Of course, lots of things are broadly felt desires, and aren’t integrated into browsers – take email for example. So why are feeds different? Why should browsers treat RSS as a first-class web citizen in a way they don’t treat other things? I think that the difference is that if closed platforms (not just web sites, but platforms) begins to the only (or even best) way to experience “reading streams of web content”, that is a problem for the web. If my browser doesn’t tightly integrate email, the open web doesn’t suffer. If my browser doesn’t tightly integrate feed discovery and subscription, well, we get exactly what is happening: a mass migration away from consuming (and publishing!) news through the open web, and instead it being channeled into closed, integrated publishing and subscribing stacks like FB and Twitter that give users a good subscribing and reading experience.

To put it another way: Tantek’s definition of the open web (if I may grotesquely simplify it) is a web where publishing content, implementing software that consumes that content, and accessing the content is all open/decentralized. RSS2 is the only existing way to do stream-based reading that meets these requirements. So if you believe (as I do) that reading content delivered in a stream is a central part of the modern web experience, then defending RSS is an important part of defending the open web.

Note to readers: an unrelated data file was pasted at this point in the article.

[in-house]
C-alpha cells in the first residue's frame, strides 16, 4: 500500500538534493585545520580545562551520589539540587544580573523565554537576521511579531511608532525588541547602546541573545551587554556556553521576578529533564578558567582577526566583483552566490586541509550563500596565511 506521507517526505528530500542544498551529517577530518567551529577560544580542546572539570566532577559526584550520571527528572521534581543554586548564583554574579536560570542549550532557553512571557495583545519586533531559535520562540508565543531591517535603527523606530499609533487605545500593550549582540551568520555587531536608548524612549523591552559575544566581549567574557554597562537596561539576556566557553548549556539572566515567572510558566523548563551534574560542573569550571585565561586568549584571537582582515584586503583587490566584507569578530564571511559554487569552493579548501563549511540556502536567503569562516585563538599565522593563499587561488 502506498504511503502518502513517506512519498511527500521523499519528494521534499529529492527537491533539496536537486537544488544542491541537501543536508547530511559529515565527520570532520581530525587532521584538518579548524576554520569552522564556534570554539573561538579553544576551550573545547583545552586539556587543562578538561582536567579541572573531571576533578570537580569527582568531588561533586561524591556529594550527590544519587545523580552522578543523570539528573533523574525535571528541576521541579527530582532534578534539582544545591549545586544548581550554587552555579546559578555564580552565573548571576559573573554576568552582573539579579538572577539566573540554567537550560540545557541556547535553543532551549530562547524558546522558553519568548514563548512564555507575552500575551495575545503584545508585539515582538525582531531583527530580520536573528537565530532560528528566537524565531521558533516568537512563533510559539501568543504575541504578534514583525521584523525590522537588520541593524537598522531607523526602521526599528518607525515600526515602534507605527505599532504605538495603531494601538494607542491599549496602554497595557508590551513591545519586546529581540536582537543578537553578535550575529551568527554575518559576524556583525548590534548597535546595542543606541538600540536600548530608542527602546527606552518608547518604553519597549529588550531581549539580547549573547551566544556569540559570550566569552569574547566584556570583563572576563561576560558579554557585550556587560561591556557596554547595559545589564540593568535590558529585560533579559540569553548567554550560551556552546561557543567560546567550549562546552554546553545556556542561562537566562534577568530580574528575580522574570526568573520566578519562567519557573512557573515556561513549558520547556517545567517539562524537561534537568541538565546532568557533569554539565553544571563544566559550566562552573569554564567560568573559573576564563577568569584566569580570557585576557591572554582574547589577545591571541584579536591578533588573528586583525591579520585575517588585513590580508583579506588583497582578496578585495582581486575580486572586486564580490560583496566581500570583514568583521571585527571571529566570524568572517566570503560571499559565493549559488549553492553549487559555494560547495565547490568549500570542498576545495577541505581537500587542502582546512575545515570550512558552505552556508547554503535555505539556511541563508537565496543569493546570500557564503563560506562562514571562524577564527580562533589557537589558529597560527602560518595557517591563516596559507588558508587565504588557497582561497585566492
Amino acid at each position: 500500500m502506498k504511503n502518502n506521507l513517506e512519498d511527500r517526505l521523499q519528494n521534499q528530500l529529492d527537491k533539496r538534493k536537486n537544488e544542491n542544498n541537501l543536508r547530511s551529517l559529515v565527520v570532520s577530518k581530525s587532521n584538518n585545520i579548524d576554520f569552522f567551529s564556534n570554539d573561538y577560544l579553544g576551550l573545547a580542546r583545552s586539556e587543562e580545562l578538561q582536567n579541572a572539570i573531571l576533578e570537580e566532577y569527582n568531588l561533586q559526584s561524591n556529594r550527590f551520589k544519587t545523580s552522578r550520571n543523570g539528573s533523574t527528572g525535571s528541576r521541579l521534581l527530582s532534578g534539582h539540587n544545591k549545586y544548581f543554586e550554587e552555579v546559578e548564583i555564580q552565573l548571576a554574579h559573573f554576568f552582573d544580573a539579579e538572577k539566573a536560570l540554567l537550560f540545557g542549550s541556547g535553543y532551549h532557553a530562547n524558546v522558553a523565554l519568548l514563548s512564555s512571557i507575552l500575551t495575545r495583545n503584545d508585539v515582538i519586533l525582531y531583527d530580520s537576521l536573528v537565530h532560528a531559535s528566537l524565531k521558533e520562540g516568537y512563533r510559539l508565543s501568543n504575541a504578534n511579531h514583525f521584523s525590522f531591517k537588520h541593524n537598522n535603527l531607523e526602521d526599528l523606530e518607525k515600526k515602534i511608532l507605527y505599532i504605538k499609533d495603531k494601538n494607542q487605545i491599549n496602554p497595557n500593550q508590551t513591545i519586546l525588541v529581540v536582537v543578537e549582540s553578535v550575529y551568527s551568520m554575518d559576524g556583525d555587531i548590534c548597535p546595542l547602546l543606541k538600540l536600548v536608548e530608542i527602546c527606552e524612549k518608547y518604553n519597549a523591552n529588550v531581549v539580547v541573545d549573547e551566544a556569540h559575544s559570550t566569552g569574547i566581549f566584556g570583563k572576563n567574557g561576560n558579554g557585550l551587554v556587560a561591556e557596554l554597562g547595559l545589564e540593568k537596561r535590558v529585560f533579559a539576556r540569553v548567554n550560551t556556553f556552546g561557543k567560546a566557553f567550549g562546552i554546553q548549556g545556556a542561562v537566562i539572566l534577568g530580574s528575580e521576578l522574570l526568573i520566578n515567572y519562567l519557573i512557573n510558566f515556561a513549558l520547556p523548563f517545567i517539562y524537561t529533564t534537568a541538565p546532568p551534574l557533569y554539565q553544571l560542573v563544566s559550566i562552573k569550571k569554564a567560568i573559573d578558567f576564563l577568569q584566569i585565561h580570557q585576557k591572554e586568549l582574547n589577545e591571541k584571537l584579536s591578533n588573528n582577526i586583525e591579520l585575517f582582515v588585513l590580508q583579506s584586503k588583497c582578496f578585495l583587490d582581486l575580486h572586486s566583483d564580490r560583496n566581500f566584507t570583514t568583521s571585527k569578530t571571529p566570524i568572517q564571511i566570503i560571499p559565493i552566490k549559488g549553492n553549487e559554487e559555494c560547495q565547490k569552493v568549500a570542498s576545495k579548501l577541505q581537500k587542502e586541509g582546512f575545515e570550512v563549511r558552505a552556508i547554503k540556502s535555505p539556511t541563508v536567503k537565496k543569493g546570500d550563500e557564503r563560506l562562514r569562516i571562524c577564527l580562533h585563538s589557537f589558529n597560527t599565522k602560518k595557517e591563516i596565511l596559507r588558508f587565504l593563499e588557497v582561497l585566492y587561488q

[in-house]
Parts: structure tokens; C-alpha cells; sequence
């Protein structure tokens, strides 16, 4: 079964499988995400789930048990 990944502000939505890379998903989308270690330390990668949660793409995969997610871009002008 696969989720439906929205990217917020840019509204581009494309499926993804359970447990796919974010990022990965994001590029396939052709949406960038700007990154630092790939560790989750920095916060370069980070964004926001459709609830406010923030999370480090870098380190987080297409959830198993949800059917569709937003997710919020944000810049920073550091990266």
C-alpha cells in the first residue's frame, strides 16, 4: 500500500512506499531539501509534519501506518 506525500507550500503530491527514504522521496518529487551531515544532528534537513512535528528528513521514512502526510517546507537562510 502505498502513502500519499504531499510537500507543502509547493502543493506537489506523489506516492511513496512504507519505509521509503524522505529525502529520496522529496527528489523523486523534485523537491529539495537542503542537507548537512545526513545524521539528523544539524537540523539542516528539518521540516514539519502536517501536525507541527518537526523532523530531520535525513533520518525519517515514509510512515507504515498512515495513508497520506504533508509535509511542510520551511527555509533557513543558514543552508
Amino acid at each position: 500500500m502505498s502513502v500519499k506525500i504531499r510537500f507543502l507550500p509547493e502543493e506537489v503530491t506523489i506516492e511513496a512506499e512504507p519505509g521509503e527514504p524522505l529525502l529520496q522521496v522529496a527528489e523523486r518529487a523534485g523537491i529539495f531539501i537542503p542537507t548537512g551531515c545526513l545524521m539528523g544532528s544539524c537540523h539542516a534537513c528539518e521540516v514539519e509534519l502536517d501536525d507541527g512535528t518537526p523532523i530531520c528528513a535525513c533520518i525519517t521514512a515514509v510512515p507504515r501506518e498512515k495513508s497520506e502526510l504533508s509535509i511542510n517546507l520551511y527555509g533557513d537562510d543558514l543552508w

So that’s, roughly, my why. Here’s a bunch of random thoughts on what the how might look like:

Discovery

When you go to CNN on Facebook, “like” – in plain english, with a nice icon – is right up there, front and center. RSS? Not so much. You have to know what the orange icon means (good luck with that!) and find it (either in the website or, back in the day, in the browser toolbar). No wonder no one uses it, when there is no good way to figure out what it means. Again, the failure is not the idea of feeds- the failure is in the way it was presented to users. A browser could do this the brute-force way (is there an RSS feed? do a notice bar to subscribe) but that would probably get irritating fast. It would be better to be smart about it. Have I visited nytimes.com five times today? Or five days in a row? Then give me a notice bar: “hey, we’ve noticed you visit this site an awful lot. Would you like to get updates from it automatically?” (As a bonus, implementing this makes your browser the browser that encourages efficiency. ;)

Subscription

Once you’ve figured out you can subscribe, then what? As it currently stands, someone tells you to click on the orange icon, and you do, and you’re presented with the NASCAR problem, made worse because once you click, you have to create an account. Again, more fail; again, not a problem inherent in RSS, but a problem caused by the browser’s failure to provide an opinionated, useful default.

This is not an easy problem to solve, obviously. My hunch is that the right thing to do is provide a minimum viable product for light web users – possibly by supplementing the current “here are your favorite sites” links with a clean, light reader focused on only the current top headlines. Even without a syncing service behind it, that would still be helpful for those users, and would also encourage publishers to continue treating their feeds as first-class publishing formats (an important goal!).

Obviously solving the NASCAR problem is still hard (as is building a more serious built-in app), but perhaps the rise of browser “app stores” and web intents/web activities might ease it this time around.

Other aspects